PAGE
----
Dir: Na Hong-Jin.South Korea. 2008. 123mins.
Already a major hit inKoreaand set for a remake with Warner Bros, this bloody, frenetic serial killer thriller should keep themidnightscreening crowd happy, especially inAsia. Na Hong-jin’s promising but over-long debut is reminiscent of Bong Joon-ho’s highly-regarded Memories Of Murder and may possibly achieve similar returns. What it lacks in subtlety, it makes up for with plenty of action and wild chases which propel it towards a predictably gory climax.
This is an easily trimmable but highly skillful display by a 34-year-old director, whose handling of his actors and camera is far superior to the quality of his script.
Unlike most such films, the identity of the serial killer is revealed early on. The story starts as most of his victims are already dead, and focuses on the bumbling police force which has failed to present a case against him despite having a confession in hand. When they are forced to let him go, former cop-turned-pimp Jung-ho (Kim Yoon-suk) becomes unwittingly involved when he mistakes the villain for a rival and realises the last victim may still be alive.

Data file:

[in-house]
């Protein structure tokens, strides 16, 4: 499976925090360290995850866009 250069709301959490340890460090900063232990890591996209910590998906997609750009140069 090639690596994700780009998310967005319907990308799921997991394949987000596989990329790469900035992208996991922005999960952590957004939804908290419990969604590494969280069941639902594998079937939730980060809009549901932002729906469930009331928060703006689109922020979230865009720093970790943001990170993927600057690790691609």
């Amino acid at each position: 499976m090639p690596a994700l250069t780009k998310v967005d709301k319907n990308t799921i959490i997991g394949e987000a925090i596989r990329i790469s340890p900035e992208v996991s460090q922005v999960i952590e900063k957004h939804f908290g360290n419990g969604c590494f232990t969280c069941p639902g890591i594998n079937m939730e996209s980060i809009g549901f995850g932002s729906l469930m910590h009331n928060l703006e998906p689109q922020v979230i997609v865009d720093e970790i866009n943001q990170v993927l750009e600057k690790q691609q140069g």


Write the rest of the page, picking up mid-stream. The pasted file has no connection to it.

But motivations aren’t a strong point here. Morality is a dubious issue too: the ‘hero’ lives off women, the heroine is a prostitute, and the villain splits his victims’ heads open with a chisel, hangs their bodies on hooks and slices their Achilles tendons to drain off their blood.
A police shrink believes that the suspect, Young-min (Ha Jung-woo) is impotent and the chisel is a substitute penis. A prostitute confirms this theory when she reveals that he bought her services but couldn’t conclude the transaction. There are a few religious hints and a lot of crucifixes on display, but this angle isn’t seriously explored. As for Jung-ho, a couple of remarks suggest he wasn’t the only cop at the station pimping on the side, but he was one of the few who were caught.
The story combines furious chases up and down deserted Seoul streets, physical punishments that only characters in Korean horror films seem able to survive, and a couple of sadistic, bloody sequences. Mostly shot at night, often in the rain, the visuals produced by cinematographer Lee Sung-je and lighting director Lee Chol-o are never less than impressive and often more eloquent than the spoken word. The images are expertly cut to enhance the dynamic feeling of the action. It’s a pity that that the script was not subjected to the same rigorous treatment for a shorter and more effective result.
Kim Yoon-suk is suitably despondent as the crooked detective discovering that even he has something of a conscience while Ha Jung-woo, as the murderer, looks bemused by the acts he is perpetrating but determined to keep doing them for as long as the script allows.
(82) 2 3443 2150